Maintaining good housekeeping practices in the warehouse is often associated with improvements in safety, productivity, and morale. However cost savings related to forklift repairs and downtime is often overlooked. Debris such as strapping, stretch wrap, and broken pieces of pallets play havoc on the tires, linkages, and moving parts of a forklift. “Dock Shock”, a term used for the impact created when a forklift is driven over areas of damage on the warehouse floor or improperly adjusted dock plates, will cause stress to tires, drive units, and weldments as well as physical stress to the operator.
OSHA requires us to practice good housekeeping in two different regulations (29 CFR 1910.22(a) and 1910.141 (a)). They focus on the importance of keeping the work area clean and neat and the aisles clear.
Although there are numerous fleet maintenance programs offered through the material handling dealerships, tire replacement and damage is generally not included in the monthly rate. To help control these avoidable costs, there are several practices that can be implemented in the workplace:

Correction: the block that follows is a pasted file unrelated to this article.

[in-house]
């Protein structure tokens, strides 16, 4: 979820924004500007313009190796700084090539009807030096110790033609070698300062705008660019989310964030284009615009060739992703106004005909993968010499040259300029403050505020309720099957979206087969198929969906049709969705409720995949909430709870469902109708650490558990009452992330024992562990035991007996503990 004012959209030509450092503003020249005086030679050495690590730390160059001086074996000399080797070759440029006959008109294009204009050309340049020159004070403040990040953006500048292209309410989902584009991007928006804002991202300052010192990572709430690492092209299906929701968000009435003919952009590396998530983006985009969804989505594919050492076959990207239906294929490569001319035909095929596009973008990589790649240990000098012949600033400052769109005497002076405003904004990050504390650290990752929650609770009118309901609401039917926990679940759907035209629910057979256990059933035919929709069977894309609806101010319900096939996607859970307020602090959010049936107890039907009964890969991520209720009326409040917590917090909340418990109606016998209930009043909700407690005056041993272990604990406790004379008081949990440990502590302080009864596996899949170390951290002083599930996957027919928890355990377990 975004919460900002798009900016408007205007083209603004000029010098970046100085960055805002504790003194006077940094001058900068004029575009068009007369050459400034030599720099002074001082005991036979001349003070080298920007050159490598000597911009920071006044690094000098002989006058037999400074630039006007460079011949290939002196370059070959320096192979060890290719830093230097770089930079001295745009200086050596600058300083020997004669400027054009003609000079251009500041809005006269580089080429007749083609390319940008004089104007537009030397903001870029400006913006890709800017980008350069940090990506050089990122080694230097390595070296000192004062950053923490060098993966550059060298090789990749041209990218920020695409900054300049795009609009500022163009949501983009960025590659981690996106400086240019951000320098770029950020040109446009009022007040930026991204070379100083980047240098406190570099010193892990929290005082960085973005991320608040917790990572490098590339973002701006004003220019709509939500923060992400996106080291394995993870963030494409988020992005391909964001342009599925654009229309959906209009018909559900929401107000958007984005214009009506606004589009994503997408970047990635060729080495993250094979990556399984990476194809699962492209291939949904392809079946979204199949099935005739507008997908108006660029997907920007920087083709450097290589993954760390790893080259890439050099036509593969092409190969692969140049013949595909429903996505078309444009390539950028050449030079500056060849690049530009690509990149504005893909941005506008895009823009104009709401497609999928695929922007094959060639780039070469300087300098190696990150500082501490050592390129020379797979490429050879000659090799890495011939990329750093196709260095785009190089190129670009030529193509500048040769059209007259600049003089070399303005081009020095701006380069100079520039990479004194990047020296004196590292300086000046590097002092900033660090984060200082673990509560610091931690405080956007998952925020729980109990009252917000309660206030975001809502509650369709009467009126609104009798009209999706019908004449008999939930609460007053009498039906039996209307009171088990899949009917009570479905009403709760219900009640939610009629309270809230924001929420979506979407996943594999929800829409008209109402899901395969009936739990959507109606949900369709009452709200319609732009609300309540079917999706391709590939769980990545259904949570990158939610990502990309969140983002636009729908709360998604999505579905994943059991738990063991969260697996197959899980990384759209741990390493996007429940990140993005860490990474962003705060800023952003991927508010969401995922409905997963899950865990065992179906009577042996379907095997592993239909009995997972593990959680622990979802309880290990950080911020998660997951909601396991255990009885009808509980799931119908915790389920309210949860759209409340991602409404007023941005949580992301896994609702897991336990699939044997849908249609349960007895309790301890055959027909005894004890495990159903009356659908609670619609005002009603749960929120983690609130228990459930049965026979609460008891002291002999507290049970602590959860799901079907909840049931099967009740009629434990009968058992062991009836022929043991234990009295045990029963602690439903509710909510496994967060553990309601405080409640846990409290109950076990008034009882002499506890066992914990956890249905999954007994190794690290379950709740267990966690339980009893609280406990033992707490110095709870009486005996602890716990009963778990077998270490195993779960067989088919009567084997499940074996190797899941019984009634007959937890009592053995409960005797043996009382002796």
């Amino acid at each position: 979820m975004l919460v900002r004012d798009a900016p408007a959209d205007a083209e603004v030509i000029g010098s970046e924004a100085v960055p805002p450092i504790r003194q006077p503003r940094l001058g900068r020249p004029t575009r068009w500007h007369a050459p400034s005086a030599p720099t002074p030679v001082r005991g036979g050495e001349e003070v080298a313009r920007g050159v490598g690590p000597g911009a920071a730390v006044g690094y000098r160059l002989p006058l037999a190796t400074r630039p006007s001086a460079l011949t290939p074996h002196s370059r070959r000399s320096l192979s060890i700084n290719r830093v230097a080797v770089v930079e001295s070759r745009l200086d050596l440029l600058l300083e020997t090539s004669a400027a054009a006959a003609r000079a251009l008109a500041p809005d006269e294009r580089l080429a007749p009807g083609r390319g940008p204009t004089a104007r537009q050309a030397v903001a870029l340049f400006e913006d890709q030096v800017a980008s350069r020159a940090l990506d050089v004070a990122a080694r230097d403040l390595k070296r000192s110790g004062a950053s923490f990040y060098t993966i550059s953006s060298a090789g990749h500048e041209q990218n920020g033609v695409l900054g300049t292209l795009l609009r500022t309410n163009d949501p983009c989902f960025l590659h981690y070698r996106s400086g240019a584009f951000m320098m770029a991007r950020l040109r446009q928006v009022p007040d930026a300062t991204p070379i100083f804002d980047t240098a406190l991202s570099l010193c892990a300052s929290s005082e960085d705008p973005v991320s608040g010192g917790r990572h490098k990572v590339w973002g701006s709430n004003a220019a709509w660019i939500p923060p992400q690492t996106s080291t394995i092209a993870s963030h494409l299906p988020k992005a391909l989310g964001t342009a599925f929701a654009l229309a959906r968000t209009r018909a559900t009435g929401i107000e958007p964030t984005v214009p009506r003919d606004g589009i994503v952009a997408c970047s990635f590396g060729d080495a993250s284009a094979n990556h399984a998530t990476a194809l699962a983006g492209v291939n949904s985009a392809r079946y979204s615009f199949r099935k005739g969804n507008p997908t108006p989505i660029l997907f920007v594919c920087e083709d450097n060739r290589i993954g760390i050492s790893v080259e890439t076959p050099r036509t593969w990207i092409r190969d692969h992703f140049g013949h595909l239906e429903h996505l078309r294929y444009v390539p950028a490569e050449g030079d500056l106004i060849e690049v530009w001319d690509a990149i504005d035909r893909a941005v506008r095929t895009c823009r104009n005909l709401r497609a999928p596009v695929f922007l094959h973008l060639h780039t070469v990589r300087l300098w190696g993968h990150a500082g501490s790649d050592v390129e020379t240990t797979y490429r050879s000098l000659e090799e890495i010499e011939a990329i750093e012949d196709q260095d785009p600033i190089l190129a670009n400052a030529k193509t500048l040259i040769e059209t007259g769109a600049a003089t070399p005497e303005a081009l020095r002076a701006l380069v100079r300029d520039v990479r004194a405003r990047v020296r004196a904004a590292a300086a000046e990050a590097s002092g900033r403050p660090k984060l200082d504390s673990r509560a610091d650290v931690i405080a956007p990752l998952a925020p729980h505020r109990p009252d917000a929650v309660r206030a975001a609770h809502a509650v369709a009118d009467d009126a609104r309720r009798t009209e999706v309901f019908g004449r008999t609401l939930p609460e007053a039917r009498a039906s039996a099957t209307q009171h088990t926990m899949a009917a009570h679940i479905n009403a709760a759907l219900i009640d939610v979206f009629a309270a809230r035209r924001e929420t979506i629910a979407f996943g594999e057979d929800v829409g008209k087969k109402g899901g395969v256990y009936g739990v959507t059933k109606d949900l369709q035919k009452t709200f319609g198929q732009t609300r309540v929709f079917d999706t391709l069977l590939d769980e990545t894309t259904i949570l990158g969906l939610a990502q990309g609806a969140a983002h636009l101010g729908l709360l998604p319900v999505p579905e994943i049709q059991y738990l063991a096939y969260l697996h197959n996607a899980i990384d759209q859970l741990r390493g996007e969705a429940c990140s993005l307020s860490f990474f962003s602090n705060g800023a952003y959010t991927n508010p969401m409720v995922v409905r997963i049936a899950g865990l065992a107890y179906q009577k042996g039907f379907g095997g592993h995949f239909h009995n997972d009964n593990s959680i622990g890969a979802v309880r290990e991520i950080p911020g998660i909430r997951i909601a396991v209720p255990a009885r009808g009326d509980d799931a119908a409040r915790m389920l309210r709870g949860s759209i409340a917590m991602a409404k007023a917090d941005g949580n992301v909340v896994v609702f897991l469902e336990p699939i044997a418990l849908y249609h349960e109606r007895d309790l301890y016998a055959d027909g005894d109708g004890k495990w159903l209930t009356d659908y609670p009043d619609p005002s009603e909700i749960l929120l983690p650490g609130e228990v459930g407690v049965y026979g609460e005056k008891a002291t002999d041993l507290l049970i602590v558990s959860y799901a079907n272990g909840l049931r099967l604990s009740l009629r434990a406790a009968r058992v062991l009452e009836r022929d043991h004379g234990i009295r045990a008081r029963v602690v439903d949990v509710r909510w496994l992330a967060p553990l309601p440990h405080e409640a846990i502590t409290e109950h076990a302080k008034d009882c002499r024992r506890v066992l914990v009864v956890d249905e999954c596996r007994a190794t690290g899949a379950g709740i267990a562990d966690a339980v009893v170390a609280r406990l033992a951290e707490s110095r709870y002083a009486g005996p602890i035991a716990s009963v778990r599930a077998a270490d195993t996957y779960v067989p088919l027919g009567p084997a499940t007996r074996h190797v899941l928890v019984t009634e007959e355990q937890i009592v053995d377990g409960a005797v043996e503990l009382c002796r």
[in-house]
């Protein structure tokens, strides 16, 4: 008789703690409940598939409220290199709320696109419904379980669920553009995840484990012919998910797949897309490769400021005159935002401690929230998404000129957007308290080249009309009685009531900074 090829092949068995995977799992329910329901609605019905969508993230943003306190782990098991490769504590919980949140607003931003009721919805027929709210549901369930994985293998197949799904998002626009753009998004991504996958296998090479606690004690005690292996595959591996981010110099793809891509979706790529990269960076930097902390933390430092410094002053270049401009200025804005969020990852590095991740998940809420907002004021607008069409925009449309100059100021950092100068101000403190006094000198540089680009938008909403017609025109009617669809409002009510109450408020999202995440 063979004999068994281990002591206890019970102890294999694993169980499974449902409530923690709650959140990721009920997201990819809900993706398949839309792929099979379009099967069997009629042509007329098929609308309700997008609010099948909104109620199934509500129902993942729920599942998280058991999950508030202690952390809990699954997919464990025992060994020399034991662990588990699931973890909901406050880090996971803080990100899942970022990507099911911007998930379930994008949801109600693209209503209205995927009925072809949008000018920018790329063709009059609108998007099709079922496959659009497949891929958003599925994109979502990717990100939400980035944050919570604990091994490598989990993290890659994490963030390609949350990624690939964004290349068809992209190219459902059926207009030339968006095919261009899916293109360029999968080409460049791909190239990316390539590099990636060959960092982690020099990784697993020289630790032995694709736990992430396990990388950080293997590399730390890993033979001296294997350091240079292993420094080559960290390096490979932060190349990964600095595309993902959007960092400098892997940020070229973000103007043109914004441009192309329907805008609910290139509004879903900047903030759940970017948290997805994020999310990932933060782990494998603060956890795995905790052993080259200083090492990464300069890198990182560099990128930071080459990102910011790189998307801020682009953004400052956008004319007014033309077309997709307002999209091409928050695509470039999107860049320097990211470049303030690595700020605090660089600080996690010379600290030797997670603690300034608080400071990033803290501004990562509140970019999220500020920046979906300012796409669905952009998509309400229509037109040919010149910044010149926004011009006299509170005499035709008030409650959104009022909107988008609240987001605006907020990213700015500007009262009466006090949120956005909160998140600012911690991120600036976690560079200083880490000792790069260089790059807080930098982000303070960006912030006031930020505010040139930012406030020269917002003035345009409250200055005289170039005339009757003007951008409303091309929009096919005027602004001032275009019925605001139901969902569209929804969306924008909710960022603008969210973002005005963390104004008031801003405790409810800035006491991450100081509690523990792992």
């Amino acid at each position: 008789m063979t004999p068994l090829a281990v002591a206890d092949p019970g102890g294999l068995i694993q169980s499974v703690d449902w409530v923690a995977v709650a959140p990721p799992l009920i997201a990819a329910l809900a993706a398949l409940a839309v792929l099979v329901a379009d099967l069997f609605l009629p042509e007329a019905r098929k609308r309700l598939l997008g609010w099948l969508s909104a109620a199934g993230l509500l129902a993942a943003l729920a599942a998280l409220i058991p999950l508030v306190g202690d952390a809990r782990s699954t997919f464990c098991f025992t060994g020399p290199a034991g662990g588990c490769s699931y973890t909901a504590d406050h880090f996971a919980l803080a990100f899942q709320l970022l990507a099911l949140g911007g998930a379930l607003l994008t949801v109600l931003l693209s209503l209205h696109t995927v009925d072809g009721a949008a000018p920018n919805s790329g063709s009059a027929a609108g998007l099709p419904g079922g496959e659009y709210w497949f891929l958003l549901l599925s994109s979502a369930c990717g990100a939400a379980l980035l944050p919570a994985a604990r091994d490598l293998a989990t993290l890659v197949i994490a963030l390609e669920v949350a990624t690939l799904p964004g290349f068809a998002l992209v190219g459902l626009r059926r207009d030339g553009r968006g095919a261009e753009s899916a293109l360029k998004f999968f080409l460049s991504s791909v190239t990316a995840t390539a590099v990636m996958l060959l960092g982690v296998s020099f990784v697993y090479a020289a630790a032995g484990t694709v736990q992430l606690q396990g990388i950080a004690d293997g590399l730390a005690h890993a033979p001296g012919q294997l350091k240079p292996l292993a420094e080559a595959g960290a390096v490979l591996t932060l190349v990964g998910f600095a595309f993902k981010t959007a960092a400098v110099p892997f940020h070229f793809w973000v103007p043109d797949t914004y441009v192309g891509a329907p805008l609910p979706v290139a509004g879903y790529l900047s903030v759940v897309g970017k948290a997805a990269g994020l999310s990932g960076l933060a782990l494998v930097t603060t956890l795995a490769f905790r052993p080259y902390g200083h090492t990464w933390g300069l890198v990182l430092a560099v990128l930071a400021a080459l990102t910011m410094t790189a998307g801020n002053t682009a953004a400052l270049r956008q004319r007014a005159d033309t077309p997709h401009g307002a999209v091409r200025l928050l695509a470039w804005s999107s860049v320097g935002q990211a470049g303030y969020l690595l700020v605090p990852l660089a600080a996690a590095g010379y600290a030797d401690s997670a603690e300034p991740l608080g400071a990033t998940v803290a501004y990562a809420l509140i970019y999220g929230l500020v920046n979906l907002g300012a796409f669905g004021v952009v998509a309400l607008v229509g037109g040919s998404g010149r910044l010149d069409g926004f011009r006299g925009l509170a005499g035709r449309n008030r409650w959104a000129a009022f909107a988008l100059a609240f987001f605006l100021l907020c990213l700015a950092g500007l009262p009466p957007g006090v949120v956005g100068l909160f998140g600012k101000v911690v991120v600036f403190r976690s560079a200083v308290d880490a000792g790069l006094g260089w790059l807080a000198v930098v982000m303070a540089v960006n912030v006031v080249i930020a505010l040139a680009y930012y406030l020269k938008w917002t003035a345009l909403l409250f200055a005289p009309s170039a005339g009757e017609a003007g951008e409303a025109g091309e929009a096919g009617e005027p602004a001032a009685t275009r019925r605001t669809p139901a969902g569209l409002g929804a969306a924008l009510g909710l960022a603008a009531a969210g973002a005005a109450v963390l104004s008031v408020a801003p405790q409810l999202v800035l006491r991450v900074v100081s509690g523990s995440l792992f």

- Implement an “adopt an aisle” program to promote a clean/safe work environment. Allow the adopter to have their name posted and perhaps some additional perks or awards for their efforts.
- Ample receptacles should be available to ensure employees can easily dispose of trash.
- Floors in high-traffic areas should be swept at least once each shift.
- Debris such as strapping, stretch wrap, broken pallet pieces, etc. should be picked up and disposed of immediately.
- If it is a dusty or slippery environment, establish a regular mopping or floor-scrubbing schedule.
- Insure that all pallets and product are properly pushed back into the racking, thereby reducing the chance of a forklift hitting product that is hanging out into the aisle.
- Periodically inspect warehouse floors, dock plates, ramps, etc. to ensure that they are in good operating condition.
- Be sure your operators perform an inspection of the forklift (Operator’s Daily Checklist) prior to the start of their shift, to identify any damaged tires, oil leaks, or shrink wrap around motors or axles. A copy of an Operator’s checklist is available from your local forklift dealership.